Well I won’t say any more about the plot, although it’s as predictable as it can possibly be. (I mean, you didn’t think Superman was going to stay dead did you?) But suffice it to say that there are enough superhero battles and crashes and explosions to make you happy if that’s all you want, or to make you tell your spouse “wake me when it’s over” if you’ve seen it all before. Which you have. At one point in the film, Wonder Woman ironically says “Technology is like any other power. Without reason, without heart, it destroys us.” Somebody should have told these filmmakers that CGI is one of those technologies. By the way, in this film you also get to gaze at Gal Gadot’s leather-clad backside in one gratuitous shot that Wonder Woman director Patty Jenkins would assuredly not have taken, particularly in the current atmosphere surrounding Hollywood. Maybe the D.C. universe ought to simply be handed over to Jenkins now, if they really want to rival Marvel).
Justice League really isn’t a very good movie. Don’t just take my word for it. It has a 41 percent positive rating on Rotten Tomatoes. And yet it grossed some $96 million its opening weekend—nearly four times as much as its nearest competitor, the highly praised Wonder. And interestingly, Justice League has an 84 percent positive rating from those huge crowds of actual moviegoers. Whenever I see a huge gap like that, I’m intrigued. Part of the explanation, of course, is that the audience of the film is already self-selected: they know what kind of movie this is and they have certain expectations which this film met. But there’s more to it than that, particularly since that self-selected audience was so huge.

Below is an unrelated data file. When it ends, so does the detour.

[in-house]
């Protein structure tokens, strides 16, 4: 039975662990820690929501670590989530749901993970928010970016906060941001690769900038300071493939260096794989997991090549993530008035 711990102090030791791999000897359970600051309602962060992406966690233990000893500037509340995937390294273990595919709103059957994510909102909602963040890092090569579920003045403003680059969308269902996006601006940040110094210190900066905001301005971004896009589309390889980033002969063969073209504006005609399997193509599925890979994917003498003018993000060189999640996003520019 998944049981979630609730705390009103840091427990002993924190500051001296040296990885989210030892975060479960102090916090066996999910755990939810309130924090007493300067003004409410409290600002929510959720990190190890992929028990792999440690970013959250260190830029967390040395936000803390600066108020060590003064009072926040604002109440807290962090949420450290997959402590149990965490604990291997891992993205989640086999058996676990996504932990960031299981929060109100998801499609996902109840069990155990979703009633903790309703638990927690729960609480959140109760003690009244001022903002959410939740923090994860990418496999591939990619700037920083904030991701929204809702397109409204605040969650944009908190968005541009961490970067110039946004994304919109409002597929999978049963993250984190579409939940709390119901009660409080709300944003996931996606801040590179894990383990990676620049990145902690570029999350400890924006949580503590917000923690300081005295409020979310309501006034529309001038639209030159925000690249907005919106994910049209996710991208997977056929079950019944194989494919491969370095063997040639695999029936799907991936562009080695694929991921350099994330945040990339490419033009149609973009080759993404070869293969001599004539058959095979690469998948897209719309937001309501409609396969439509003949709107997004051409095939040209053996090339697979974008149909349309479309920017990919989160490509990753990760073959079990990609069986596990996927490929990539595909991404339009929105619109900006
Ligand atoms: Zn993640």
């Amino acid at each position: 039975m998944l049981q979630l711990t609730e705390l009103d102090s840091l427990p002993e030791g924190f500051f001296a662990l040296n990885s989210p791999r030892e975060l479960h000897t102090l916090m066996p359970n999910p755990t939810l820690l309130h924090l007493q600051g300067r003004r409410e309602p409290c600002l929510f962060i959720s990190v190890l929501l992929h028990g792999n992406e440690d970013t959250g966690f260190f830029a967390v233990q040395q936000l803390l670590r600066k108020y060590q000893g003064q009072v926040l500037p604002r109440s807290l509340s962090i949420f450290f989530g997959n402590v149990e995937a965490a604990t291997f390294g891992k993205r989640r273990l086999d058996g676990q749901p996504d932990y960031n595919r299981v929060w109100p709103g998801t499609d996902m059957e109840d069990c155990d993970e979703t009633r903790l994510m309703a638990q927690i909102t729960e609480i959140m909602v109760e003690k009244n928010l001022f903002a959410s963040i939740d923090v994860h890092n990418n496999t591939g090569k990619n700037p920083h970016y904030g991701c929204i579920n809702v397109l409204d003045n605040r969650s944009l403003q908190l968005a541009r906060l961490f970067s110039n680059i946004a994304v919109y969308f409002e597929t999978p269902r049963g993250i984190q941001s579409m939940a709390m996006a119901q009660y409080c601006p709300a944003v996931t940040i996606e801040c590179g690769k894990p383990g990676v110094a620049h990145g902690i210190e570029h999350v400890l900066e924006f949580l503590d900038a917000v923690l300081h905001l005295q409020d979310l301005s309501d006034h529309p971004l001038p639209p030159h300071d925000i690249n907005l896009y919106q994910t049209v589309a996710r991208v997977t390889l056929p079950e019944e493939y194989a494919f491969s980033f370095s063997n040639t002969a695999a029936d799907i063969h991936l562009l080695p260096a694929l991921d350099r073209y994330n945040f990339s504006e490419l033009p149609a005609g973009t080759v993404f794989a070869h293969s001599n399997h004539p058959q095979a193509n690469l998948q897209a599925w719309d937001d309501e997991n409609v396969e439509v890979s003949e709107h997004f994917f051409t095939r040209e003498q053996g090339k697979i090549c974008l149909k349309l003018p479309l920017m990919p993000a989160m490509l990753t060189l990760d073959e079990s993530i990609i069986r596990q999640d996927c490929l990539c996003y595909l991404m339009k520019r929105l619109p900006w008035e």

The full answer, I think, is implied in the last scene of the film, in which the superhero league stand in a vast hall which, presumably, Bruce Wayne is fixing to buy for them. It’s a fixer-upper, but it’s large enough to put a big round table in, at which members of the league can sit to discuss business (world-saving business, that is). That’s a round table, get it? There is a significant reason why the legends of King Arthur and his Round Table have remained popular and have continued to entertain readers for, literally, a millennium. The literary scholar Northrop Frye called the form of these stories an “archetypal literary pattern,” one that appeals to all human beings in all places and times. It’s the pattern of “Romance,” in the sense that early Arthurian legends were called “romances”: A knight or hero sets off on a quest to right some wrong, to save some maiden in mistress, to solve some mystery. The hero is young and attractive, fights for the cause of right against the forces of evil or darkness, and ultimately is successful, winning great acclaim and, perhaps, the hand of the king’s daughter. This is the stuff of myth and reams. And this is the vein that comic book heroes, and subsequently superhero movies, have tapped into for decades. Even a bad movie that follows this formula can move an audience because (if we can believe psychologist Karl Jung) our psyche is constructed in such a way as to see these kinds of stories as wish or dream fulfillment. So I have no issue with you if you like Justice League. I’d just advise you, given the choice, to go see Thor instead. Or get the DVD of Wonder Woman and save some money.
Two Jacqueline Susanns for this one. And that’s kind of a gift, but hey. Flash is funny. And it’s got Gal Gadot.